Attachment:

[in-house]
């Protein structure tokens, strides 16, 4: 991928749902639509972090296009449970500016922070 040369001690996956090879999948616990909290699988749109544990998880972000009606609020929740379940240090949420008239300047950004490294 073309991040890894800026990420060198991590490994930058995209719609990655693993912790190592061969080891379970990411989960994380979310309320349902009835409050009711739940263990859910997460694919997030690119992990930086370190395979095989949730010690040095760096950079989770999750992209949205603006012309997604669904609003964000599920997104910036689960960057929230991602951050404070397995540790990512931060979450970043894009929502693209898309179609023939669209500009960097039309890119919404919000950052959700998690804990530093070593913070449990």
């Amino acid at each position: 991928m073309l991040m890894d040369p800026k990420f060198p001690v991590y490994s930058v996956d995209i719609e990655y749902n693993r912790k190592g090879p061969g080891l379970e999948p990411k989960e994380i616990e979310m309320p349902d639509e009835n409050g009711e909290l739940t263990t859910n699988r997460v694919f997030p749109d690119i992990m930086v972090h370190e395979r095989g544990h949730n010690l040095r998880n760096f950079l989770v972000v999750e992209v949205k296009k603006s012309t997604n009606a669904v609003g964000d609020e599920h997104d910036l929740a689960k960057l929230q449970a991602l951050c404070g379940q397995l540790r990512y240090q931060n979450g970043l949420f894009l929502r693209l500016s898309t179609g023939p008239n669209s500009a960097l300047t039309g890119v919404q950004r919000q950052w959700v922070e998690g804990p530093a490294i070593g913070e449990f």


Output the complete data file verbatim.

[in-house]
């Protein structure tokens, strides 16, 4: 991928749902639509972090296009449970500016922070 040369001690996956090879999948616990909290699988749109544990998880972000009606609020929740379940240090949420008239300047950004490294 073309991040890894800026990420060198991590490994930058995209719609990655693993912790190592061969080891379970990411989960994380979310309320349902009835409050009711739940263990859910997460694919997030690119992990930086370190395979095989949730010690040095760096950079989770999750992209949205603006012309997604669904609003964000599920997104910036689960960057929230991602951050404070397995540790990512931060979450970043894009929502693209898309179609023939669209500009960097039309890119919404919000950052959700998690804990530093070593913070449990």
């Amino acid at each position: 991928m073309l991040m890894d040369p800026k990420f060198p001690v991590y490994s930058v996956d995209i719609e990655y749902n693993r912790k190592g090879p061969g080891l379970e999948p990411k989960e994380i616990e979310m309320p349902d639509e009835n409050g009711e909290l739940t263990t859910n699988r997460v694919f997030p749109d690119i992990m930086v972090h370190e395979r095989g544990h949730n010690l040095r998880n760096f950079l989770v972000v999750e992209v949205k296009k603006s012309t997604n009606a669904v609003g964000d609020e599920h997104d910036l929740a689960k960057l929230q449970a991602l951050c404070g379940q397995l540790r990512y240090q931060n979450g970043l949420f894009l929502r693209l500016s898309t179609g023939p008239n669209s500009a960097l300047t039309g890119v919404q950004r919000q950052w959700v922070e998690g804990p530093a490294i070593g913070e449990f």